Saturday, March 27, 2010

Patricia Tunic #1

Finally, one garment done for the Pattern Review Mini-Wardrobe Challenge. Which means I'm behind schedule, but I'm probably delusional to think I have any chance of finishing four garments in a month. It's nice to have gotten something done, even if garments 4,3, and/or 2 don't happen on time.

That pink spot at the neck is a fake tag made from a random print from the scrap bin, because it's fun and bit silly, both of which are good things in my world:

Pattern is the "Patricia Tunic":

Thanks to Angie for bringing this one to my attention not long ago!

I made the same option as shown on the pattern cover, with long, contrast-faced, bell sleeves and contrast facing at the neck. I've been wanting to make a tunic for some time, and the princess seaming on the front of this pattern appealed to me, along with the design possibilities implied by the sleeve and neckline facings. Here's a line drawing I extracted from the PDF file:

As you can see, I took some liberties with the facing line. This pattern overal seems to be designed with ease of use for a beginning sewist in mind, hence the nothing-challenging neckline facing line. There are a number of "I made this!" photos online which encouraged me to go with this pattern, but I gotta say the facing looks too bib-like in many renditions. So I redrew it with some nice curves.

I like Jennifer's fabrics but my main purpose for making a tunic (any tunic) was to use the blouse-weight turquoise linen that's been in my stash for several years now. It was one of the first fabics I purchased when I decided to try sewing my own clothes, and I still hadn't done anything with it.

Funny how I didn't remember, until I was cutting the fabric out, that I've never sewn linen before. Fortunately, although tricky to cut perfectly (it's lightweight, and a bit wriggly to handle; a good candidate for rotary cutting, but I don't have a large enough matt for that), it is a dream to sew.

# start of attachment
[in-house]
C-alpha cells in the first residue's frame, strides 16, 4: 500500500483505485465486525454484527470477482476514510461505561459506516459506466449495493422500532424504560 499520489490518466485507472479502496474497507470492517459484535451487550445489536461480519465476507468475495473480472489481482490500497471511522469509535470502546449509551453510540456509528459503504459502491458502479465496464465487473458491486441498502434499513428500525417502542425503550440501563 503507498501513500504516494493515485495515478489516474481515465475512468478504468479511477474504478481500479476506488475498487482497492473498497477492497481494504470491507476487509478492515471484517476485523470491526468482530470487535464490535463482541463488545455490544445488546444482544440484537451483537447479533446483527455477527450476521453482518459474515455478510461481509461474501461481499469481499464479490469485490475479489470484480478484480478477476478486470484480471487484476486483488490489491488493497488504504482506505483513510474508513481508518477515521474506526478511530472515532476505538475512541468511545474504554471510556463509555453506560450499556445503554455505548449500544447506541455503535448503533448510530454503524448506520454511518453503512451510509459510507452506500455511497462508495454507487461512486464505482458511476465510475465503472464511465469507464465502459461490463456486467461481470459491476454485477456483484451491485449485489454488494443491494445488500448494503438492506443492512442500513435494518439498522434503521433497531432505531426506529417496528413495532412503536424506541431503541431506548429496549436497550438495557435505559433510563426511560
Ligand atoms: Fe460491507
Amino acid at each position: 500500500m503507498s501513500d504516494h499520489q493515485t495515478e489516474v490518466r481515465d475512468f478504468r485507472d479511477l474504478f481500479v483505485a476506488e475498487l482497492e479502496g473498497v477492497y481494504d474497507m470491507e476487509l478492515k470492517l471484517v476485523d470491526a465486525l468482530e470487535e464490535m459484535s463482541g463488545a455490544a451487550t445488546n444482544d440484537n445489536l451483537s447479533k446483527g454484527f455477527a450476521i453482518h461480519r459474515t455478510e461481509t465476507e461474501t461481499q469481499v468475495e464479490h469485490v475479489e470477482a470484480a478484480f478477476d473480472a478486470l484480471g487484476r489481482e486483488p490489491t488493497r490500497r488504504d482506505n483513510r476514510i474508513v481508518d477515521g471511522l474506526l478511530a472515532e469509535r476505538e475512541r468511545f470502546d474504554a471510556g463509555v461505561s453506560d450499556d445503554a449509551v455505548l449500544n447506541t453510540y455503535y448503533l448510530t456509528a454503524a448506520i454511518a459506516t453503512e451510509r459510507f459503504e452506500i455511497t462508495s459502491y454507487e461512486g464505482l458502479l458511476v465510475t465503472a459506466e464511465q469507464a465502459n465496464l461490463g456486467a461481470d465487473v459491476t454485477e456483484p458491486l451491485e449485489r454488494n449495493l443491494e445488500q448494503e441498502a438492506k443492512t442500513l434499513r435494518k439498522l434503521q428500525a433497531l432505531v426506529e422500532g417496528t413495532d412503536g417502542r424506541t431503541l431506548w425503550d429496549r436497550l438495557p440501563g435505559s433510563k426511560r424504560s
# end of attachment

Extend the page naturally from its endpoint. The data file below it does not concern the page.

The contrast facings are a Kaffe Fassett print. You can't imagine (or maybe you can) how many fabrics I've pulled from the stash as I pondered, repeatedly, over many months, what would go best with this linen. I'd have gone with this one from the get-go, and saved myself a lot of pondering time, if I'd realized I had enough of it. I thought I had only the one scrap, which was plenty for the sleeve facings and back neck, but not the front. Serendipity came to the rescue: while I was looking for something else I came across a second largish scrap, just enough for the front facing! Yay!  (Erm, yes, my stash is a little untidy. I'll tidy it up one of these days months years.)

I called this post "Patricia Tunic #1" because I'm quite sure I'll make it again. I have some cotton lawn to use up, and more Kaffe Fassett prints.

But first I need to do some more sewing on this mini-challenge (it would be nice to get at least two garments done), and write up a review of this pattern, which is mostly good but man, have I got one HUGE (or very small) peeve to snipe about...

Thursday, March 25, 2010


They warned me. "It's addictive," they said, and "I can't seem to stop," but did I listen?

It's all American Idol's fault. And Biggest Loser. And our DVR. There's just sooo much TV to sit through on a Tuesday night, so I was poking around the sewing bloggiverse last week looking for some kind of hand-sewing project to work on while in couch-potato mode. Preferably one that would use up some if not most of the Kaffe Fassett prints in my overflowing "charms and strips" drawer. I didn't have anything specific in mind, other than no way was I ever going to make a cathedral window anything ever again. One pillow cover was enough of that for me, thank you.